Italian director Matteo Garrone has risen to international stardom with lightning speed, especially since his 2008 film Gomorrah took the second-highest prize at the Cannes Film Festival. Yet, for all his acclaim, I have tended to find his work remote and slightly inaccessible. Garrone’s latest film, Dogman, is a film worthy of his stature and the first time his bite has been as strong as his bark. This morality tale wrings gripping drama from an imperfect man backed into an unenviable corner.
Find out more in out full Dogman review below. Read More »
If A Star is Born was the folk song of the 2018 Toronto International Film Festival, a familiar tune brilliantly rendered by cover artist Bradley Cooper, then Teen Spirit was its pop song. The film is derivative, calibrated to appeal to a lowest-common-denominator audience … and yet admittedly catchy, even if it’s immediately recognizable as an interchangeable work.
Find out more in our Teen Spirit review below. Read More »
“Who’s the master, the painter or the forger?” asked Christian Bale’s Irving Rosenfeld in American Hustle as he looked at a fake Rembrandt hanging on the walls of a major museum. Director Marielle Heller’s Can You Ever Forgive Me? asks the same question, albeit from a much less cynical perspective. The film tells the true-life tale of Lee Israel (Melissa McCarthy), a writer who began crafting forged letters from dead celebrities when her literary career plummeted. As Lee buries herself deeper into a pit of deception, Heller finds both entertainment and involving drama.
Find out more in our Can You Ever Forgive Me review below. Read More »
Berberian Sound Studio and Duke of Burgundy director Peter Strickland once again pays homage to Euro-horror of yesterday, crafting a sumptuous sensory overload. In Fabric finds the filmmaker following a haunted dress from a demonic department store, and it’s every bit as weird and amusing as that scenario suggests.
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Writer/director Kim Nguyen’s The Hummingbird Project follows the exploits of two cousins, Jesse Eisenberg’s Vincent Zaleski and Alexander Skarsgård’s Anton Zaleski, determined to run a small fiber-optic cable from Kansas City to New York City. This project, which will require years of their lives and a steady flow of cash, will give them a one millisecond advantage in the dog-eat-dog world of high frequency trading. Why bother to undertake this? They want to own Wall Street to burn it down, they explain toward the end of the film.
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The story of JT LeRoy, the best-selling author who never really existed, gets the standard biopic treatment in Justin Kelly‘s unfortunately uninspired Jeremiah Terminator LeRoy. As lacking as this film tends to be, it’s almost salvaged by two remarkable performances from Laura Dern and Kristen Stewart.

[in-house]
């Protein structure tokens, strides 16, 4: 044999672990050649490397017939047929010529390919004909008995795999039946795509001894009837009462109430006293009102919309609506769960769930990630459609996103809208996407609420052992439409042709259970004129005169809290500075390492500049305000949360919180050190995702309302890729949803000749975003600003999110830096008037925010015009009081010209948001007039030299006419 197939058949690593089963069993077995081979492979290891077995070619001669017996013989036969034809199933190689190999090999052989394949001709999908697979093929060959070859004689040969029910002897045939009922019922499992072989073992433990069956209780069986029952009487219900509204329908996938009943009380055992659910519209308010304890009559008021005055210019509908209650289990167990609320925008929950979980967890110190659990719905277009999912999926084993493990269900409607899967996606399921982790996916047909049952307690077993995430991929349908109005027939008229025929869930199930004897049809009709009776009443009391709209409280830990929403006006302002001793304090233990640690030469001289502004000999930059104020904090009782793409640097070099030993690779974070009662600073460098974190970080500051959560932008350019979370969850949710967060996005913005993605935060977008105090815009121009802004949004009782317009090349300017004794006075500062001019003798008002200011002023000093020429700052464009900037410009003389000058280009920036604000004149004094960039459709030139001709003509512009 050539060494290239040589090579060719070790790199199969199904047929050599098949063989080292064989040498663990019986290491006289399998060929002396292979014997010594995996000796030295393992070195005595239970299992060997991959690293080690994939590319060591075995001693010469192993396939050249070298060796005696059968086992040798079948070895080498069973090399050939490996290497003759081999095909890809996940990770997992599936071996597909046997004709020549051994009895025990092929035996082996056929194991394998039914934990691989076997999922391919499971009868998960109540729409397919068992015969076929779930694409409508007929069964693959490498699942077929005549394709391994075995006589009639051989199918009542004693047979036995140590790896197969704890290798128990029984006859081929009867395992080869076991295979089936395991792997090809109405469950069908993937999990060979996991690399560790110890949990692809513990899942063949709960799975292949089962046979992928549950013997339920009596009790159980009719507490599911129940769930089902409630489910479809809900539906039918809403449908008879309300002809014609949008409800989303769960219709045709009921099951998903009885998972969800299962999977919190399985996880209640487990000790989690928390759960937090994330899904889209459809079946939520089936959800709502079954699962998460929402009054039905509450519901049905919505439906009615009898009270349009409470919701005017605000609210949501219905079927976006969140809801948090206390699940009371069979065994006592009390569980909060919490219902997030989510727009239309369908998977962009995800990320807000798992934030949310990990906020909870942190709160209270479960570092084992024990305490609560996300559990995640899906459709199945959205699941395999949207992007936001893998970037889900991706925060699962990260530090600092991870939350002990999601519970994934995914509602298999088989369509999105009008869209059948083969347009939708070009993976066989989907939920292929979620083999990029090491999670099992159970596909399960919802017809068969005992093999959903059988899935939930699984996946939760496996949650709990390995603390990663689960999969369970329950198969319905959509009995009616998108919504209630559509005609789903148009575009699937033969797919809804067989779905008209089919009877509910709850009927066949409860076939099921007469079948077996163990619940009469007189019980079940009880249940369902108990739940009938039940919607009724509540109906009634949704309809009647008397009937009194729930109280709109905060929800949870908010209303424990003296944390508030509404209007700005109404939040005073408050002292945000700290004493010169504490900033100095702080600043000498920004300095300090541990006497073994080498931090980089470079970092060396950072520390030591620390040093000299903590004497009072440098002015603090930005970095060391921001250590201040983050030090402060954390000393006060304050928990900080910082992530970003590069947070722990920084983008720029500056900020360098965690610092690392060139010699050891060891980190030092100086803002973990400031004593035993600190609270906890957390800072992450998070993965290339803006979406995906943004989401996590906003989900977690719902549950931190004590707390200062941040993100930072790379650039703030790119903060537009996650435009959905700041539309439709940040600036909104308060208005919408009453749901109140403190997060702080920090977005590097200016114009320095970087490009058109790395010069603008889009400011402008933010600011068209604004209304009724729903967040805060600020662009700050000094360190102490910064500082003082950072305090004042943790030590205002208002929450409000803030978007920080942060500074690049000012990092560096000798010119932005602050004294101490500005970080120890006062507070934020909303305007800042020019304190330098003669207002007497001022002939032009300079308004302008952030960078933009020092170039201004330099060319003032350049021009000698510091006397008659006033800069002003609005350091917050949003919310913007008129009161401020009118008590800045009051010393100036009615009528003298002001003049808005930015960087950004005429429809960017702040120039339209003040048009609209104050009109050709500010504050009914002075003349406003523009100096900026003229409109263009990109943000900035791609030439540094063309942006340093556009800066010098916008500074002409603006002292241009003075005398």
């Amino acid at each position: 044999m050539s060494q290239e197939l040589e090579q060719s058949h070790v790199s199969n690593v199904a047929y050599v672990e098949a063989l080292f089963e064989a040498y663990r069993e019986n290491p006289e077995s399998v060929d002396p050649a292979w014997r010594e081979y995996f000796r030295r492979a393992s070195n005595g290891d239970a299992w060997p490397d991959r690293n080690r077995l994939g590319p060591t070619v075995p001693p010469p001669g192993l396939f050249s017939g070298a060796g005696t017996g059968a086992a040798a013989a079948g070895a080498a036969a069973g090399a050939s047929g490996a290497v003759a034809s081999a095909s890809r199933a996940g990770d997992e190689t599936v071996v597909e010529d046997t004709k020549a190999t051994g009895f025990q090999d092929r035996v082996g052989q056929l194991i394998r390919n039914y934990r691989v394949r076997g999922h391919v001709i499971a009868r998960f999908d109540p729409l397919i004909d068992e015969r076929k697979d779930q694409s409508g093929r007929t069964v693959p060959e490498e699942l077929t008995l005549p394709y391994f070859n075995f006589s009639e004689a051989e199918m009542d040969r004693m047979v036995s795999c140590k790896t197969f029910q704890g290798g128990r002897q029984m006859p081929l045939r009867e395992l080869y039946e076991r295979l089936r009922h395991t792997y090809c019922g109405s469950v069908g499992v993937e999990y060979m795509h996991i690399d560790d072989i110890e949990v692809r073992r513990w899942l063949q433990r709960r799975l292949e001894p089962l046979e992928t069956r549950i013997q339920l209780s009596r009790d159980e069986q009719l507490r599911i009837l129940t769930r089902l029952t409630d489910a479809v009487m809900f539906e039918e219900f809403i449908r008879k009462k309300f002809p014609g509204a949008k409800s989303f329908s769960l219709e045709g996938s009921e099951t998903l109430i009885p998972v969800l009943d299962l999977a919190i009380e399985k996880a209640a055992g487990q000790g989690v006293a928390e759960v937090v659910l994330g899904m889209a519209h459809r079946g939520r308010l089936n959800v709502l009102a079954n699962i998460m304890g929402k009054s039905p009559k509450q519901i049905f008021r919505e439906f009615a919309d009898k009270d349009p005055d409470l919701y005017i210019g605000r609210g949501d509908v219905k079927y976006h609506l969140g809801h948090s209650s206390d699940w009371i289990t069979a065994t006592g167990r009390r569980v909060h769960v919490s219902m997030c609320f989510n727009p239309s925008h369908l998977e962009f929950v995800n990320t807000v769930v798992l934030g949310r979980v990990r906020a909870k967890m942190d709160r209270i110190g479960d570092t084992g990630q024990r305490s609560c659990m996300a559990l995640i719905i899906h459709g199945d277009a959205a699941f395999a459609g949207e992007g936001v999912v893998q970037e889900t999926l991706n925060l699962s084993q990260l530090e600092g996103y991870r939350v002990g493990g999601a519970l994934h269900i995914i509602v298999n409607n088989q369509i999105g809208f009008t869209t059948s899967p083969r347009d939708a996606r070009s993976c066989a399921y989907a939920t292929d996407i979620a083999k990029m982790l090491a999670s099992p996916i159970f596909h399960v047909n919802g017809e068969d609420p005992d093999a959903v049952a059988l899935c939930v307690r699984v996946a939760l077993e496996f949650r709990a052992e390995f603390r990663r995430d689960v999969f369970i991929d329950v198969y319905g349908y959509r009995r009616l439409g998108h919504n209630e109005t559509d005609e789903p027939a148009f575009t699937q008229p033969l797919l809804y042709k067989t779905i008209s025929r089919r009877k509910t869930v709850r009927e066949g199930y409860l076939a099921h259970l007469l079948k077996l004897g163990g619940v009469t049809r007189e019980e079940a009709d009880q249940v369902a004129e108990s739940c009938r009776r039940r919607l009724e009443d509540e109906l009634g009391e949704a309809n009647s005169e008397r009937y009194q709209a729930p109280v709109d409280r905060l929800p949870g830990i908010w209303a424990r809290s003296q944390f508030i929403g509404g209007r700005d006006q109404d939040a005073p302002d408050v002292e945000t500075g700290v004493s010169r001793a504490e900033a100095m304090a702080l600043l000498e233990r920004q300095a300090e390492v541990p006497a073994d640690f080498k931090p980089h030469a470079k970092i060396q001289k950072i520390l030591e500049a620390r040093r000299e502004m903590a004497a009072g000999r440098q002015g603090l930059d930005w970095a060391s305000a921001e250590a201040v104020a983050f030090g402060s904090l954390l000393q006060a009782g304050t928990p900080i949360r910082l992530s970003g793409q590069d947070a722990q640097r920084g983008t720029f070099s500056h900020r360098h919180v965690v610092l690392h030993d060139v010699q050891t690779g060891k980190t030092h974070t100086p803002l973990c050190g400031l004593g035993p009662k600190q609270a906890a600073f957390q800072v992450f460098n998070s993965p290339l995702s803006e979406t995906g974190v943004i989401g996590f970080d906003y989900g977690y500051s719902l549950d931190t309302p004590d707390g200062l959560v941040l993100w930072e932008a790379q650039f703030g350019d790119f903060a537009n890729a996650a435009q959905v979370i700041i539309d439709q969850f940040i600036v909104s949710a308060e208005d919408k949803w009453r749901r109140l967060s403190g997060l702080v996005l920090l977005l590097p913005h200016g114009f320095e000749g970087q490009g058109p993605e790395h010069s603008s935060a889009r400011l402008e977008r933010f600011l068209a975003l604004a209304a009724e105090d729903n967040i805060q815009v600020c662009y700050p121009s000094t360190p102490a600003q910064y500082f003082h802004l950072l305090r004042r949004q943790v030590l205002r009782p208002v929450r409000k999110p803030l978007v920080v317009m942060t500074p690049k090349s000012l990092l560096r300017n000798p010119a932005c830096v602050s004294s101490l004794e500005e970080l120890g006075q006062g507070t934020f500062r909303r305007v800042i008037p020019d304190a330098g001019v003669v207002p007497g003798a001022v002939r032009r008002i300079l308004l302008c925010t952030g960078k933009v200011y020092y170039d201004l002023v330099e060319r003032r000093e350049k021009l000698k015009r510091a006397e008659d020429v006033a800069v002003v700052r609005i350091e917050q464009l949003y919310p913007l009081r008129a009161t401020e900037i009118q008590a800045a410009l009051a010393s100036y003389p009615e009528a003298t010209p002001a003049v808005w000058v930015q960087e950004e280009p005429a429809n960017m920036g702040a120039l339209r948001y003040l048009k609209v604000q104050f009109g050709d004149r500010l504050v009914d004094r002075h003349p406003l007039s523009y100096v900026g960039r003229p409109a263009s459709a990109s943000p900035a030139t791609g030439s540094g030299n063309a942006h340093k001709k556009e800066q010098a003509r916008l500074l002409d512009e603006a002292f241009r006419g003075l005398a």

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Mia Hansen-Løve has recently emerged as a major director on the international scene with a set of empathic dramas. In her films, characters process sea changes in their lives with a patience and even-handedness absent from other works about similarly momentous life events. Hansen-Løve understands that most people’s lives move in inches, not miles. She knows how to glean significant insights about human response under duress by analyzing these small yet meaningful moments.
With the possible exception of Eden, her decades-spanning tale of a Llewyn Davis-like also-ran in the French garage music scene, Hansen-Løve’s Maya represents her most sprawling and weighty canvas to date. The film follows France journalist Gabriel Dahan (Roman Kolinka) after his release from Syrian captivity and his gradual drift back towards some semblance of normalcy. While Hansen-Løve avoids homecoming or PTSD clichés in charting Gabriel’s convalescence, she does stumble into a few other tropes of (particularly Western male) recovery once he leaves Europe behind.
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Being a parent is hard. But for some couples, the real difficulty is getting the opportunity just to have a kid. That’s exactly the struggle that Paul Giamatti and Kathryn Hahn face as a fortysomething couple living in a rent stabilized apartment in New York City doing everything they possibly can to have a child. But there’s one avenue that they’re exploring for the first time, and it just might create a challenge for their whole family. Read More »
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Lee Chang-dong‘s Burning moves at a pace all its own, telling a tale of mystery and obsession with no easy answers. Hypnotic, haunting, and featuring an incredible performance from Steven Yuen, Burning is one of the year’s best movies.
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Fantastic Fest is chock full of wild and crazy genre movies, but it’s also host to a showcase of short films and other assorted oddities, and one of them should certainly have Tenacious D fans excited.
Today, the third wave of programming for Fantastic Fest was announced, and one of the surprise additions to the line-up is a six-part animated series called Tenacious D in Post-Apocalypto. That’s right, Jack Black and Kyle Gass are getting animated again as the dynamic duo responsible for defeating the devil with rock and writing a tribute to the greatest song in the world.
Find out more about the Tenacious D animated series below. Read More »